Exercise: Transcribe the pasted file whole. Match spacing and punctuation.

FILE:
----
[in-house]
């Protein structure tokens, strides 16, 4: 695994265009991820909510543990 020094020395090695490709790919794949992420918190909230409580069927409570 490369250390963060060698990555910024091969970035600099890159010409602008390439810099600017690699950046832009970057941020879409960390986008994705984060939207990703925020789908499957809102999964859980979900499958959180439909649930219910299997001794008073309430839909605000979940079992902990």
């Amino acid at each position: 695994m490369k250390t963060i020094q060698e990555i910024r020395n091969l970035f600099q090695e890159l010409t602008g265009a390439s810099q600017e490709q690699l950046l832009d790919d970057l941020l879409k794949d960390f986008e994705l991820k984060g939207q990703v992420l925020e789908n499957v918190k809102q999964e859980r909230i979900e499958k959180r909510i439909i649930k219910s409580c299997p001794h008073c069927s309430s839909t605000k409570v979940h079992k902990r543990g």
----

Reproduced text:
[in-house]
């Protein structure tokens, strides 16, 4: 695994265009991820909510543990 020094020395090695490709790919794949992420918190909230409580069927409570 490369250390963060060698990555910024091969970035600099890159010409602008390439810099600017690699950046832009970057941020879409960390986008994705984060939207990703925020789908499957809102999964859980979900499958959180439909649930219910299997001794008073309430839909605000979940079992902990």
């Amino acid at each position: 695994m490369k250390t963060i020094q060698e990555i910024r020395n091969l970035f600099q090695e890159l010409t602008g265009a390439s810099q600017e490709q690699l950046l832009d790919d970057l941020l879409k794949d960390f986008e994705l991820k984060g939207q990703v992420l925020e789908n499957v918190k809102q999964e859980r909230i979900e499958k959180r909510i439909i649930k219910s409580c299997p001794h008073c069927s309430s839909t605000k409570v979940h079992k902990r543990g």